The Fate of Felliped
They continued their search of the manor but found little else of interest. It was clear that the gnolls had been living here at least part of the time, though they always seemed to be hiding their tracks. They were likely guards who had been shirking their duties. If they weren’t already dead they would certainly have regretted their inattentiveness.
Bree was happy to find herself back out in the sun. The upper floors of the manor had stunk like wet dog. She gripped Tempest tightly in her hands. It kept her cool. Helped her focus.
The next building they came to had a broken sign swinging out front and a large, half-collapsed stable attached to its back. It probably used to be Kelmarane’s Inn. It looked barren, but Bree was cautious just the same. They searched around the perimeter.
“No one’s been in here,” Santon complained. “Let’s just go.”
Kelestair shook his head. “Tracking is not my specialty. I cannot be sure.”
Bree nodded. “Kelestair’s right. We’d better check it out.”
Santon groaned and cast another wistful look up the cliffside to Upper Kelmarane. Was he still pining for that harpy? He’d better snap out of it soon. His recklessness could get them all killed.
They entered the building as they had all the others, though Santon soon lagged behind, falling to the back of the line, leaving Bree to lead. With little room to fly, Husk lurched after them in his awkward, hopping gait.
The inside of the inn proved to be much nicer than the outer facade had suggested. What Bree had thought was the building collapsing was simply the outer layer of tiles, bricks and decorations. From the inside it was easy to tell the building itself was not only still whole, but also still stable. The inn was, as they had expected, empty.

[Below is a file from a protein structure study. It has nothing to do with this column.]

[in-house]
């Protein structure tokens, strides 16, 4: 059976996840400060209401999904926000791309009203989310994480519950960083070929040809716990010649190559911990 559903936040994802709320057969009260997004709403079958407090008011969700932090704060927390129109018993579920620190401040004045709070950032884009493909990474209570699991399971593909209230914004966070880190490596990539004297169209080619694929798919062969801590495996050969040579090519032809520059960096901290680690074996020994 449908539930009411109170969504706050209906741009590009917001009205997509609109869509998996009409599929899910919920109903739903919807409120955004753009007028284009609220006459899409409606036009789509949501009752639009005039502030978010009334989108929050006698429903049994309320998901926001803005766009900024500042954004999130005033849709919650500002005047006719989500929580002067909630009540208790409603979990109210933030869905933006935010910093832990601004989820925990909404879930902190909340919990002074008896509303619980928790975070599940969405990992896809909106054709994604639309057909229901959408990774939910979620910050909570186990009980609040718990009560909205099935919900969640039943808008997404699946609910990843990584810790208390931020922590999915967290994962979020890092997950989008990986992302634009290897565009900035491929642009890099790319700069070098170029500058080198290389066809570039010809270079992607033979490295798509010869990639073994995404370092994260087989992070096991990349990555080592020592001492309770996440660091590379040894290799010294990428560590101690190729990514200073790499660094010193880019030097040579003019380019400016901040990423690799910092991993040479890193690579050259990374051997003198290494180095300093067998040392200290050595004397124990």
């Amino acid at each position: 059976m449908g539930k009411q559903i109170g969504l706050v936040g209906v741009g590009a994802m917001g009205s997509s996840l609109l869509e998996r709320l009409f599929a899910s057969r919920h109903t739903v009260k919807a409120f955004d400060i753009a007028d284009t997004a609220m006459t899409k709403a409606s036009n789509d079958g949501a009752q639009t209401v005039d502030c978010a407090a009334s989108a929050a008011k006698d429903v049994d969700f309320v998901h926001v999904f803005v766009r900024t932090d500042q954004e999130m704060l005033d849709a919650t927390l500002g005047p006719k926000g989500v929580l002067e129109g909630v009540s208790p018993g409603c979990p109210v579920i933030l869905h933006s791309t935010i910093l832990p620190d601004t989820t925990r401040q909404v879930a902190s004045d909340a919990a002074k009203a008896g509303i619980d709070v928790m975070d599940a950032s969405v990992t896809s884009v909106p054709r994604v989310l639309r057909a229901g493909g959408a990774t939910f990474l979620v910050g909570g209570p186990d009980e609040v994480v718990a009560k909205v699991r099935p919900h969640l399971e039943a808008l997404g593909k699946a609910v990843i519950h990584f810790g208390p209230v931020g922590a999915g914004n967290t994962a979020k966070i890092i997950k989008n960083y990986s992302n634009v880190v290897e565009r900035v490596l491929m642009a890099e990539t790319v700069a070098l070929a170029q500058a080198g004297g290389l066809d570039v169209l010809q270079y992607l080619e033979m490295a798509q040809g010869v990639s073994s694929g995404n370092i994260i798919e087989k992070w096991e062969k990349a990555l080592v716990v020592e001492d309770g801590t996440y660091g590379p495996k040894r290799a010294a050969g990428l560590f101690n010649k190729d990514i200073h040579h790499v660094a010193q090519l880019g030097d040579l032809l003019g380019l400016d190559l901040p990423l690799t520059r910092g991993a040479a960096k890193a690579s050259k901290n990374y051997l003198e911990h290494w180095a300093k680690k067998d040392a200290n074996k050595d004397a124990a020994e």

They moved into the stables. Bree heard heavy breathing from somewhere ahead, but couldn’t pinpoint its location. She raised her hand, signaling everyone to stop. She strained her hearing, trying to locate the noise. It was breathing, alright. Heavy. Fast. Panicked, even. It was scared, whatever it was. Cautiously, Bree moved towards the sound. “Show yourself.” “Y-y-you’re p-p-eeeeeople?” the voice asked. “N-n-n-not gnolls?”
Bree nodded. “Yes, we’re human. We’re here to help.”
A shape in the darkness ahead shifted, and then threw itself at Bree’s feet. She tensed, but didn’t move.
“Oh, p-p-praise the gods!” the man stuttered. He was wounded and obviously terrified. Though some of the wounds marring his pale skin looked to be from combat, many more appeared to be the result of torture. He wore a dented helmet upon his head, a torn and near useless leather shirt, and clutched a rusted spear in his shaking hands. “Take me aw-w-w-way from here! Quick before – “
The man’s eyes widened. “K-k-k-kelestair? Oh! I- I would have come b-b-b-back for you, of c-c-course!”
Kelestair made no reaction and Felliped continued to stammer out an apology.
“I w-w-w-won’t say annnn-y anything! Didn’t! Didn’t say anything! Ab-b-bout you to anyone. To the gnoooooolls, I mean!”
Kelestair nodded once. “I am certain you would not have revealed any of our comrades secrets or history to the gnolls. You are far too smart for that, are you not, my friend?”
Felliped nodded vigorously.